wildlife and zoo assay data sheet
S0091 - Qualitative detection of canine parvovirus by polymerase
parvovirus (CPV) is a highly contagious viral infection in
canids and felines. The virus is transmitted by oral ingestion
of viral contaminated feces. Several studies have shown that
canine parvovirus and feline panleukopenia virus may undergo
mutual interspecies transmission between dogs and cats, and it
is postulated that they may cause disease in some adventitious
incidence of the disease is highest in young dogs and tends to
start some time after the pup has lost its maternal antibody.
Any age can be infected but most dogs are infected between the
ages of 2 and 6 months when maternal antibody decreases below a
protective level. Symptoms are usually mild to nonexistent.
However, a full blown case of parvovirus untreated can easily be
the body, the virus infects local lymph nodes, quickly
multiplies and then via the blood moves to the small intestine
where signs of the disease begin in approximately 5-6 days. The
virus damages the lining of the small intestine leading to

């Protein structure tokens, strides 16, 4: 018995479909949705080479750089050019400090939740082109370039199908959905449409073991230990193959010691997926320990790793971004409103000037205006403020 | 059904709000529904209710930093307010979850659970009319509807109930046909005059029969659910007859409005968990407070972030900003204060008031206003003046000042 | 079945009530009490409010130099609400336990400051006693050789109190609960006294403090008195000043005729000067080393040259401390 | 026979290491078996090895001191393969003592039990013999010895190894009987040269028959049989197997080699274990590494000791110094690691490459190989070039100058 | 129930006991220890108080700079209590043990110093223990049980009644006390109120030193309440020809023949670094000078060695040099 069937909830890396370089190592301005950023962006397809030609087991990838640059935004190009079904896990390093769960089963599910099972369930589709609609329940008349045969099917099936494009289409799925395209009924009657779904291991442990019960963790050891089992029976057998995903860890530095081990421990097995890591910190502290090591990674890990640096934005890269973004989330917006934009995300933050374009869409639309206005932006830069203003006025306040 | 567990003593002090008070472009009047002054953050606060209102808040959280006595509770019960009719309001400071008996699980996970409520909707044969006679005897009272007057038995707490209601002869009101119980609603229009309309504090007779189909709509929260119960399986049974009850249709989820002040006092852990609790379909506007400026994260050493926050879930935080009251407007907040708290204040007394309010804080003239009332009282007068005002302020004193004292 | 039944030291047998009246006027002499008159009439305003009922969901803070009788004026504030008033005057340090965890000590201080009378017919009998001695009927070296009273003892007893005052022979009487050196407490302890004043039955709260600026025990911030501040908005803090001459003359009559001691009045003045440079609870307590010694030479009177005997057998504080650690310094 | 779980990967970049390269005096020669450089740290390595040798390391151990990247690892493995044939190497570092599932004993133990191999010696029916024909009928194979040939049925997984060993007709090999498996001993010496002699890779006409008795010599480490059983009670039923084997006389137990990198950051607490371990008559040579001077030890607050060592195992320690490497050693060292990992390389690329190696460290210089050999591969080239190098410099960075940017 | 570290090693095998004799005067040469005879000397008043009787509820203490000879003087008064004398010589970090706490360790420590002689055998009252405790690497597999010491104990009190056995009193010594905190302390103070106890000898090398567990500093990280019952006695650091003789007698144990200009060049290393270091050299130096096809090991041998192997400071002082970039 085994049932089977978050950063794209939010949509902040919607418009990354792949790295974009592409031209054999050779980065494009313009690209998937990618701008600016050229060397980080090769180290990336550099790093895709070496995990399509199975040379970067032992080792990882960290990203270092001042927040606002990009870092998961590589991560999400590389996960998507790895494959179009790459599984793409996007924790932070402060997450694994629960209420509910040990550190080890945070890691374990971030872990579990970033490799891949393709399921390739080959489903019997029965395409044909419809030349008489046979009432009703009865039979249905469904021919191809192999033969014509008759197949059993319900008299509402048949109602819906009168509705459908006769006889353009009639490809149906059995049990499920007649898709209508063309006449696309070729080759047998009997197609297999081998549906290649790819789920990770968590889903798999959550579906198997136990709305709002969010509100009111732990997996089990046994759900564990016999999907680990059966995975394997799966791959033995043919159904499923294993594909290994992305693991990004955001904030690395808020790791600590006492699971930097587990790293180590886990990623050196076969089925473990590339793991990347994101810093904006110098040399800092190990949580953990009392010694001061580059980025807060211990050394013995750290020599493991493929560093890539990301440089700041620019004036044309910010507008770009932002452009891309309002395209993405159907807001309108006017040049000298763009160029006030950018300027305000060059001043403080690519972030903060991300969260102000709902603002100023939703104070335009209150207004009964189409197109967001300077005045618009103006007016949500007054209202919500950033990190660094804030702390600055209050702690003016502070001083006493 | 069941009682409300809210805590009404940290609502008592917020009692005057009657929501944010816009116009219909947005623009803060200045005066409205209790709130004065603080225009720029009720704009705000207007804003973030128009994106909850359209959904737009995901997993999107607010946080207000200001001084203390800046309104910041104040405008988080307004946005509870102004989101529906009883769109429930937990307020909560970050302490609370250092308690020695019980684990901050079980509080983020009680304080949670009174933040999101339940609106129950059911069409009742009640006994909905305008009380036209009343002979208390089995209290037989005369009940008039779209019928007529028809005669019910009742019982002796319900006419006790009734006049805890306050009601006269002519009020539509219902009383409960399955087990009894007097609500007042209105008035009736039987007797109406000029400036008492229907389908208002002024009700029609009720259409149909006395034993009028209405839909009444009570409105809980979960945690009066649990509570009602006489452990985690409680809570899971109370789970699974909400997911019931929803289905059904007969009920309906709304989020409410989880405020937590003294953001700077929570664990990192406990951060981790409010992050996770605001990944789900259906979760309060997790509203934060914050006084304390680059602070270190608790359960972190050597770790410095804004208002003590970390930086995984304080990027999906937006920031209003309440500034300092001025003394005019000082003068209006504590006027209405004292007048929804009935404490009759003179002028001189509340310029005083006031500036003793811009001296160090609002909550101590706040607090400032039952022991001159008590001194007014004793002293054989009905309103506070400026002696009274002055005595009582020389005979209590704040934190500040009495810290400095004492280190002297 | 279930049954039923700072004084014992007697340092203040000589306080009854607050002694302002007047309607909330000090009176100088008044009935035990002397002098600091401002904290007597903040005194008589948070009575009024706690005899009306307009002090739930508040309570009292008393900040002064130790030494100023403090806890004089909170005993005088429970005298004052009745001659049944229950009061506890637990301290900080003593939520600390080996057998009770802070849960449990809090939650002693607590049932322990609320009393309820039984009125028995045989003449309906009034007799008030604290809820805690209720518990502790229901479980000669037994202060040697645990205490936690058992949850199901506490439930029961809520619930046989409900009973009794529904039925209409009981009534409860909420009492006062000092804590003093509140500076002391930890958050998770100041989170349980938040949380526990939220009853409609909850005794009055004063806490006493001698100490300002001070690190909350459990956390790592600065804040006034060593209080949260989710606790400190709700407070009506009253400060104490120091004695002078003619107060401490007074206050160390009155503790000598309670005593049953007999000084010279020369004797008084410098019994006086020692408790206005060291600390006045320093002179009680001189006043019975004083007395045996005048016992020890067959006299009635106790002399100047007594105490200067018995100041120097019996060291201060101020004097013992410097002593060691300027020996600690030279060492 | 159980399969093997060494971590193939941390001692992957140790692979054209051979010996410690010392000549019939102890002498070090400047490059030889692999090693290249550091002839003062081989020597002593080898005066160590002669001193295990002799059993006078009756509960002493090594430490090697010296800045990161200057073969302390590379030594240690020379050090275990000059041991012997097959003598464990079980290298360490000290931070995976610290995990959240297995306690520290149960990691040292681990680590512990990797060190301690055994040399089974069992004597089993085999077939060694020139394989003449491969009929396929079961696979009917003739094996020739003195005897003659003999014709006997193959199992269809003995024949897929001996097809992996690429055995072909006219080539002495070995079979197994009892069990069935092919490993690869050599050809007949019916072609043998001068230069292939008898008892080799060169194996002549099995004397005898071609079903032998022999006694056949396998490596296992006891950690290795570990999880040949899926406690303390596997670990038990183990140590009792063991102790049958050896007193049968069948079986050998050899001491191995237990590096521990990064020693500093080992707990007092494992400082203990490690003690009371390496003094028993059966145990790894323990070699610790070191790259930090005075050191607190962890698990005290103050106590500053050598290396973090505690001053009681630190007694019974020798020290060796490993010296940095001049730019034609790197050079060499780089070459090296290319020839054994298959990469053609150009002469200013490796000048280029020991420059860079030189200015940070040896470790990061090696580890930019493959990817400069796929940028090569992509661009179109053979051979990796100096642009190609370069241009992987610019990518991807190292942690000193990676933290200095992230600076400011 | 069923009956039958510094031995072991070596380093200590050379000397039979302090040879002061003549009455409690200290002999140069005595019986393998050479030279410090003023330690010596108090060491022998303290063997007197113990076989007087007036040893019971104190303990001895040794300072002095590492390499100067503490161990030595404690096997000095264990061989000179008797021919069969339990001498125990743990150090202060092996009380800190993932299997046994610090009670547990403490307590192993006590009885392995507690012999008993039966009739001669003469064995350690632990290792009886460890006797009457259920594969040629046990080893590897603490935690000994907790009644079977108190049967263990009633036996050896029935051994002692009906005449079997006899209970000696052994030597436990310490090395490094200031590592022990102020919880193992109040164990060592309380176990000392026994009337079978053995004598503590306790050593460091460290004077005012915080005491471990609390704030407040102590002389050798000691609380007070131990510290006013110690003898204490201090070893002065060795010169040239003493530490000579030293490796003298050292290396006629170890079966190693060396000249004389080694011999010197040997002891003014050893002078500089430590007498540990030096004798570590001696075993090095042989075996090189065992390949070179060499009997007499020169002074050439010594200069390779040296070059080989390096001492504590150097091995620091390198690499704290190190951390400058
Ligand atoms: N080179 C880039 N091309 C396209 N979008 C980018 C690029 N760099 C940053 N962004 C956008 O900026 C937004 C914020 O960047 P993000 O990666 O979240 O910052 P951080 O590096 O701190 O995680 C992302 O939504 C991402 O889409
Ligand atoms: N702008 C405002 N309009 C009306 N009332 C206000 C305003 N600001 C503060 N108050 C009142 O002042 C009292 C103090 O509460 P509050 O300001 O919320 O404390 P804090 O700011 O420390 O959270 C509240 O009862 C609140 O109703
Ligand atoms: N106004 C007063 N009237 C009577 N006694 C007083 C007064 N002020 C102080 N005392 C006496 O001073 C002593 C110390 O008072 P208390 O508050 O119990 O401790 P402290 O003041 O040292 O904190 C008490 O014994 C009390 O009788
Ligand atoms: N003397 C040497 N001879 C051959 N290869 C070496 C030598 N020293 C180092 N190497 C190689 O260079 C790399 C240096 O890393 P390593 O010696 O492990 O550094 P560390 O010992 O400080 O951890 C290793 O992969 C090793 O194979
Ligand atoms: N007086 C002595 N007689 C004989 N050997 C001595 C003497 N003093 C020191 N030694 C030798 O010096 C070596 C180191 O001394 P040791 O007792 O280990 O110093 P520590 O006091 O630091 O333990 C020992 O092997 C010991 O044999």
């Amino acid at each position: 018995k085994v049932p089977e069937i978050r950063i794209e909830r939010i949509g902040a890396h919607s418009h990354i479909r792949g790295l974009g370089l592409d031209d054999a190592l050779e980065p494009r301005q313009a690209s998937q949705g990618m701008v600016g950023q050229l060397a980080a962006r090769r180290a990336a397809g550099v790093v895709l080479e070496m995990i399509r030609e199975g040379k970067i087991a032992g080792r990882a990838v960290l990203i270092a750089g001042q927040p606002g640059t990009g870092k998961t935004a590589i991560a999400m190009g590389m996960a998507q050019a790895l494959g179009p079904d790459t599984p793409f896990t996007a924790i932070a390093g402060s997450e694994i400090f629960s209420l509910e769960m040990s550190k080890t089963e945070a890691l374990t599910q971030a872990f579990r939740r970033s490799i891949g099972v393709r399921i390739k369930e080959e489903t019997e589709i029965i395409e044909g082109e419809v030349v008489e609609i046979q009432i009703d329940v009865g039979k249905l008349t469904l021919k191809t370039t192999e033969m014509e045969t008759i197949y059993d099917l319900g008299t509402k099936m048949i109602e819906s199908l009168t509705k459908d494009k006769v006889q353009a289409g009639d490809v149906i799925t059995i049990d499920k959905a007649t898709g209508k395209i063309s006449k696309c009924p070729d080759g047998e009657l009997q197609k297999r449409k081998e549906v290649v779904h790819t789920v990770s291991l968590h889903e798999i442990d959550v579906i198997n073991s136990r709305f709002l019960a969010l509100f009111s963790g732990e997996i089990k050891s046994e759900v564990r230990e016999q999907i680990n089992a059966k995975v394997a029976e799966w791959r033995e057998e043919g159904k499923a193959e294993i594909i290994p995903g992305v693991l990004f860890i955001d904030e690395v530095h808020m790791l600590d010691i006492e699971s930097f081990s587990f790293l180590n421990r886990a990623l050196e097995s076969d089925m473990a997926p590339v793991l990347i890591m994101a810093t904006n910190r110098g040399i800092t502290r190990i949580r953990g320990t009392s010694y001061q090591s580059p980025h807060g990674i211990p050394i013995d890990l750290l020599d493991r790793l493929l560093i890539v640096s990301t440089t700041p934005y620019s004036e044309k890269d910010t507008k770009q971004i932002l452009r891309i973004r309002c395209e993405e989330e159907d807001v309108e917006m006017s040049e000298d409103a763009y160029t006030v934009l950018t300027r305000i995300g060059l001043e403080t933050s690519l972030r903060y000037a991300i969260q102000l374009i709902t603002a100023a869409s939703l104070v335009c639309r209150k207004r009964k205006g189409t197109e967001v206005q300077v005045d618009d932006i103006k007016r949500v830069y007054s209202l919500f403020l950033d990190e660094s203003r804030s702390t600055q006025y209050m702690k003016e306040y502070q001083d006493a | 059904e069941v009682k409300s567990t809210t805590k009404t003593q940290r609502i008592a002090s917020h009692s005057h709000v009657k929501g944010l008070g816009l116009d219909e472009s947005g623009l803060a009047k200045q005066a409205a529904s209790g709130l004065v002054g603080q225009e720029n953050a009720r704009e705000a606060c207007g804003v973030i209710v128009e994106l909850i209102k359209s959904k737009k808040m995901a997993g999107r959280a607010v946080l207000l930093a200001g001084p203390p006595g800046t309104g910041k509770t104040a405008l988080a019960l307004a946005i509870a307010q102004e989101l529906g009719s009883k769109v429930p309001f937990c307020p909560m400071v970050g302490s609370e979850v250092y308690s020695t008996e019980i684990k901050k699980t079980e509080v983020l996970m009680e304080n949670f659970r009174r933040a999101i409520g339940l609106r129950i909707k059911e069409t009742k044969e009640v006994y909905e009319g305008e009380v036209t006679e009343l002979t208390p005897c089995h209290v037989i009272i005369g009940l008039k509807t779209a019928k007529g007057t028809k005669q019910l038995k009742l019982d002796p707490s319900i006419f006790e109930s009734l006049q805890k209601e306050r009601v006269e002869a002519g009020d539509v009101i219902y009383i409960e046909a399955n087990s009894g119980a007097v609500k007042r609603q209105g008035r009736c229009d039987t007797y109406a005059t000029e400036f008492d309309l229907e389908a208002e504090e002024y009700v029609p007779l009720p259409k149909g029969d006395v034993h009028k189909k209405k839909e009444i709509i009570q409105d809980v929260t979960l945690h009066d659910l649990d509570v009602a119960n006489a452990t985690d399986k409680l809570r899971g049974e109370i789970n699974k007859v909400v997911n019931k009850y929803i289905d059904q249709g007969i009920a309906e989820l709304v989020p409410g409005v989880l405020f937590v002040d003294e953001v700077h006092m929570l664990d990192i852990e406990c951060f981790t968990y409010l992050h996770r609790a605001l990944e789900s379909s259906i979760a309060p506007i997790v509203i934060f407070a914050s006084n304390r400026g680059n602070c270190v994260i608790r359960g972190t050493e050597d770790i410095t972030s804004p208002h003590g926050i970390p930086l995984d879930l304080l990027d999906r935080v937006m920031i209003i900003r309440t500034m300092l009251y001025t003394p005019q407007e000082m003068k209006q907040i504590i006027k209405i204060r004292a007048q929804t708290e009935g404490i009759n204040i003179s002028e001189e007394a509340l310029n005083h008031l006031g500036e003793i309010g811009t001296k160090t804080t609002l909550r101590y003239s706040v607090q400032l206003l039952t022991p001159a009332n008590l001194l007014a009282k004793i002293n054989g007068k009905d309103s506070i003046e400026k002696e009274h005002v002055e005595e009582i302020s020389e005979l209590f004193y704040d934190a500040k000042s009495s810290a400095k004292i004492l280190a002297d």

breakdown of crucial disease defense barriers and disturbance of
digestive enzyme secretion and nutrient absorption.
Additionally, the normal bacterial flora of the small intestine
which aid in digestion are now exposed to ulcerated mucosa,
providing a direct route into the blood stream. Fluid loss from
both vomiting and diarrhea is dramatic and dehydration ensues.
The onslaught of bacteria and toxins into the blood will
ultimately cause death.
the severity of parvovirus-induced disease and the highly
contagious nature of the virus, several assays have been
developed to detect the virus in the feces of infected canids.
Usually, feces from diarrheic dogs are screened using ELISA or
hemagglutination (HA) assays, but these techniques have very low
sensitivity. In contrast, methods based on detection of viral
DNA by PCR have been shown to be more sensitive and specific.
Help confirm the
disease causing agent
Help ensure that
animal groups and populations are free of canine parvovirus
prevention of spread of this virus among a population
human exposure to this virus
monitoring of biological products and vaccines that derive
from susceptible animals
Specimen requirement: 0.2 ml whole blood in EDTA (purple top) tube, or 0.2 ml feces, or rectal swab, or 0.2 ml fresh, frozen
or fixed tissue.
if advice is needed to determine an appropriate specimen type
for a specific diagnostic application. For specimen
types not listed here, please contact Zoologix to confirm
specimen acceptability and shipping instructions.
specimen types, if there will be a delay in shipping, or during
very warm weather, refrigerate specimens until shipped and ship
with a cold pack unless more stringent shipping requirements are
specified. Frozen specimens should be shipped so as to remain
frozen in transit. See shipping
instructions for more information.
2 business days